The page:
Scotiabank Head of Capital Markets Economics Derek Holt said there’s a “solid case” for the Bank of Canada (BoC) to unleash a Goliath-sized rate hike ranging from three-quarters of a point to a full percentage point as the central bank grapples with inflation at the highest level since 1991.

In a report to clients Wednesday afternoon, Holt said that while Scotia’s official call is for a second-straight half-point increase in June, consumer prices rising at a 6.7 per cent pace through March could bolster the case for faster and larger hikes.

“The fact that inflation is running amok should drive a minimum 50 basis point (bps) hike that we forecast at the next meeting in June. I had previously argued they should deliver a series of three 50bps moves,” he said. “There is even a solid case for the BoC to hike by 75–100bps in one shot.” (Each basis equals one-one hundredth of a percentage point).

Holt said that achieving the bank’s goal of getting nominal rates back to neutral — essentially the level where the central bank is neither stoking economic activity nor holding it back — should be paramount, and in fact indicated he believes the Bank of Canada has thus far moved too slowly.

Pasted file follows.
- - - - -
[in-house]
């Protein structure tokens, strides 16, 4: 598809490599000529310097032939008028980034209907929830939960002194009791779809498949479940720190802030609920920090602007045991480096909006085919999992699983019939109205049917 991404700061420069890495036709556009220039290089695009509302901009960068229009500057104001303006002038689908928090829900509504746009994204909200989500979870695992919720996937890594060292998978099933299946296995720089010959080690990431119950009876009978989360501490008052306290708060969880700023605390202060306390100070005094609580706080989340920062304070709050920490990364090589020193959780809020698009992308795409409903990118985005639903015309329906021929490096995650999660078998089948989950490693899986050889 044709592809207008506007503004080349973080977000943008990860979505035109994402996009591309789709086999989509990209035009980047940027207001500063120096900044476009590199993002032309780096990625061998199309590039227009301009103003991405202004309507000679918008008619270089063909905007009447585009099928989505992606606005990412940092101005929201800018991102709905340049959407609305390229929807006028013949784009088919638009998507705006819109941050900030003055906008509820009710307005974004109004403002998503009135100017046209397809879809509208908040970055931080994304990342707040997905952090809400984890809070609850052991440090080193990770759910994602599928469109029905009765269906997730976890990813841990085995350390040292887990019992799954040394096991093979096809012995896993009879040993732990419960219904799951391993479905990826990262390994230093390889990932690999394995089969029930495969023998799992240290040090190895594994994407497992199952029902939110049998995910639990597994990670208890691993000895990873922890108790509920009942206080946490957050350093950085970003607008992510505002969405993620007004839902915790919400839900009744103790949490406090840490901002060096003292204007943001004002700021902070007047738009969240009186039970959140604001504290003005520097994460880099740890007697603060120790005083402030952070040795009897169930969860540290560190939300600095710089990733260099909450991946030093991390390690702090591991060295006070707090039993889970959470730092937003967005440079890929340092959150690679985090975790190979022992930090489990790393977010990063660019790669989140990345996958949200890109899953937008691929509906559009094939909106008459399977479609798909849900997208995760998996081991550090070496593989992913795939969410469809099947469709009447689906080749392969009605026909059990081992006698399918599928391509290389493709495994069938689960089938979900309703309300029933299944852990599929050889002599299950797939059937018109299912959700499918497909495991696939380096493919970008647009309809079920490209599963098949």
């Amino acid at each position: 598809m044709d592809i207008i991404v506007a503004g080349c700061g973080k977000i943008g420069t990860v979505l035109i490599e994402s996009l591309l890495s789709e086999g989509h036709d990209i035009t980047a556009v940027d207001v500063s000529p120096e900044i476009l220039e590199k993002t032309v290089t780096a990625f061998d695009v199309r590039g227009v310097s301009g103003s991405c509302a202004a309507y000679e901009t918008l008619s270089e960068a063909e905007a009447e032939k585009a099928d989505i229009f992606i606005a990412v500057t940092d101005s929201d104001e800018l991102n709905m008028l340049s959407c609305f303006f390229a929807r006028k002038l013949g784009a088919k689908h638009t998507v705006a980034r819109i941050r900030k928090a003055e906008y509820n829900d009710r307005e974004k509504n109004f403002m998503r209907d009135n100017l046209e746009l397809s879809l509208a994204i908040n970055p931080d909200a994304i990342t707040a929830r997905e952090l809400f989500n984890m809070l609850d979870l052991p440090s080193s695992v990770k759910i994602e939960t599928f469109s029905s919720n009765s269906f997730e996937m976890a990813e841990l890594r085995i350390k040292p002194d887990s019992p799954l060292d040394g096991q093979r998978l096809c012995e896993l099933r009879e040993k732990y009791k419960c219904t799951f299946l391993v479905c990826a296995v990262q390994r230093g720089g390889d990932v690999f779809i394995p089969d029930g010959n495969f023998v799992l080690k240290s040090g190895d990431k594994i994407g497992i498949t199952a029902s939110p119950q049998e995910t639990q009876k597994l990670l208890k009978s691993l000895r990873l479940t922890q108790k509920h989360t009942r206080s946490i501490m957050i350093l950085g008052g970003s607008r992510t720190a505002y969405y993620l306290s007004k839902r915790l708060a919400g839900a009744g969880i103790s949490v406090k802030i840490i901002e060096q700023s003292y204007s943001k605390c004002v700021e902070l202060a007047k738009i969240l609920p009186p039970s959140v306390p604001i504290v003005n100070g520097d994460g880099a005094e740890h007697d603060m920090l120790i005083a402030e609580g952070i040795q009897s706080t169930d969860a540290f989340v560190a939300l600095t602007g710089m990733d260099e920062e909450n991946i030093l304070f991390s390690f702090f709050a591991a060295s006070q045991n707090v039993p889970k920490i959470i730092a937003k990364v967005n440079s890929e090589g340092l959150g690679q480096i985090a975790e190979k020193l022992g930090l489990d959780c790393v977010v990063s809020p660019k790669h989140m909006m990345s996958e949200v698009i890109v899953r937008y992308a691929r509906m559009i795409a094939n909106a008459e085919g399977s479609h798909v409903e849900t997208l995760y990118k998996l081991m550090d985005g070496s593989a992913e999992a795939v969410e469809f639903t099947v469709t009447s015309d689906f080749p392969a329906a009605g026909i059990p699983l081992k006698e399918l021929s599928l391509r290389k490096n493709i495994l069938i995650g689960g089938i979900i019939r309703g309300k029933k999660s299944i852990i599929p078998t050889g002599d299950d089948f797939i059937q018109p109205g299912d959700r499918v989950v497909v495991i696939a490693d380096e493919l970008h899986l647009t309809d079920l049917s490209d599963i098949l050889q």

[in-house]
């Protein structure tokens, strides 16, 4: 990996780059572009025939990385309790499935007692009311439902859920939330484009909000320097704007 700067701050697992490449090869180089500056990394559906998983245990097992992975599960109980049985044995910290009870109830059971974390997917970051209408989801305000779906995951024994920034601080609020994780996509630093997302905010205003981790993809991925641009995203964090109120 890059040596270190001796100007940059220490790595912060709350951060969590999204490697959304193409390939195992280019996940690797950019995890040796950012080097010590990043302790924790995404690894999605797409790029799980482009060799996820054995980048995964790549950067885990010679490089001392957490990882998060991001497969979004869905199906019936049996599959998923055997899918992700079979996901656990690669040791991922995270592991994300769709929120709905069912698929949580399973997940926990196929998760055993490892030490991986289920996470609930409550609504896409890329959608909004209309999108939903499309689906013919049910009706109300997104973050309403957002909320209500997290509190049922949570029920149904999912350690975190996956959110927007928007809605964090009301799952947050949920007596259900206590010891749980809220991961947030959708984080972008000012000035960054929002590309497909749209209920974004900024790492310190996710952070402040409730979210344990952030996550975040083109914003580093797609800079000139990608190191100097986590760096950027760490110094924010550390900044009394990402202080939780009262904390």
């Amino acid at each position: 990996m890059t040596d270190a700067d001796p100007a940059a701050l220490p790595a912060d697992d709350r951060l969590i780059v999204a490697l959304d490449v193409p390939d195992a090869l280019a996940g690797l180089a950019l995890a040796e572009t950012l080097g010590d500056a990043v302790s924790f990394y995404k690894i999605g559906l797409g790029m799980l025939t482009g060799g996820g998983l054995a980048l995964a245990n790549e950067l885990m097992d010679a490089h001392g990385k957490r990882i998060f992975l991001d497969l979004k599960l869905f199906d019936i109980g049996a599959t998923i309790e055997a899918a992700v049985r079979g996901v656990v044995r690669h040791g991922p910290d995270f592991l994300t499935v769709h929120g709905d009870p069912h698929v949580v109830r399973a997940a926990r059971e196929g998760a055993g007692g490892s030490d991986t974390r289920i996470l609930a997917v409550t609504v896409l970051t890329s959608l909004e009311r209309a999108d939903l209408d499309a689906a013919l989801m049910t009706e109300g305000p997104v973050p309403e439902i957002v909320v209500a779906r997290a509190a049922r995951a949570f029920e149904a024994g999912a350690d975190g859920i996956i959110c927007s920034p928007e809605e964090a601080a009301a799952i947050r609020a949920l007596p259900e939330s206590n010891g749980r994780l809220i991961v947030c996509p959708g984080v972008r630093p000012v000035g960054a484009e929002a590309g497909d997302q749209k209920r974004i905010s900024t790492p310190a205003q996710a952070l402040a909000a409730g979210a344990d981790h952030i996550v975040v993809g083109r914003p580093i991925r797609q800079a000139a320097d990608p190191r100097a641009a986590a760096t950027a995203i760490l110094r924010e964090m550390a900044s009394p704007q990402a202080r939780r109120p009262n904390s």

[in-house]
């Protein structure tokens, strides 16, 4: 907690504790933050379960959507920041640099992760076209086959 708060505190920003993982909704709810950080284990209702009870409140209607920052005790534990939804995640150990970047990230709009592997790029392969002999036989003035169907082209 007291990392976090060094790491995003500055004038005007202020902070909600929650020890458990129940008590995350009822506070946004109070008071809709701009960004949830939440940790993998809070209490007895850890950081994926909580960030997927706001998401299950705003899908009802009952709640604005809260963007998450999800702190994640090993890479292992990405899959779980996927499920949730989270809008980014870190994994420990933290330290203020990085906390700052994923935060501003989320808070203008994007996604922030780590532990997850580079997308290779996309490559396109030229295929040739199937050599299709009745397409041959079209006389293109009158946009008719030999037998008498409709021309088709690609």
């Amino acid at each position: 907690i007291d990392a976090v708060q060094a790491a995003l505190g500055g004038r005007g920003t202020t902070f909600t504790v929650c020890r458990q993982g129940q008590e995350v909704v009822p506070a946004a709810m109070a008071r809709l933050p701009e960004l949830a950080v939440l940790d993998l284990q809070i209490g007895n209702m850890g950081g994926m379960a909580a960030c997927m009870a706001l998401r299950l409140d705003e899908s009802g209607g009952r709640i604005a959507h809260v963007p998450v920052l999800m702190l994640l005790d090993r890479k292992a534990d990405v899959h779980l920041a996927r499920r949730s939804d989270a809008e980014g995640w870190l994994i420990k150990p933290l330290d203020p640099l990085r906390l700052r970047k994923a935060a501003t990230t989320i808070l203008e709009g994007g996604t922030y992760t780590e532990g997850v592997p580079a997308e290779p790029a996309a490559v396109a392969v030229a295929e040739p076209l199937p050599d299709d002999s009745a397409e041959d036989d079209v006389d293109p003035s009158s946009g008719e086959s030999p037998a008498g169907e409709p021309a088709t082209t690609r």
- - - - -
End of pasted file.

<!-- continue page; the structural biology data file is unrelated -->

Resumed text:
“Monetary policy tailored to current conditions should already be at neutral — if not above — given where inflation is and with a full employment recovery as the economy has moved into excess aggregate demand” he said.

“Having failed to deliver that outcome, the second best option would be to get to the mid-point of the two to three per cent neutral rate range this summer and preferably by July in my view.”

The Bank of Canada raised its estimate of the neutral rate to 2.5 per cent at its most recent meeting, a quarter percentage point higher than the previous target.

In an email to BNN Bloomberg, Holt said Scotia was sticking to its call that the Bank of Canada’s benchmark rate will top out at three per cent this tightening cycle, but said soaring inflation could accelerate the timing of some of those hikes, rather than change the endpoint. The central bank’s main policy rate is currently one per cent.

While inflation hit its highest level since January 1991 last month, Scotiabank expects consumer price pressures may intensify in April — estimating inflation could top eight per cent in the month.

That view is in part due to a change in methodology that will add used vehicle prices to the index, sending that inflation rate to levels last seen in the early 1980s.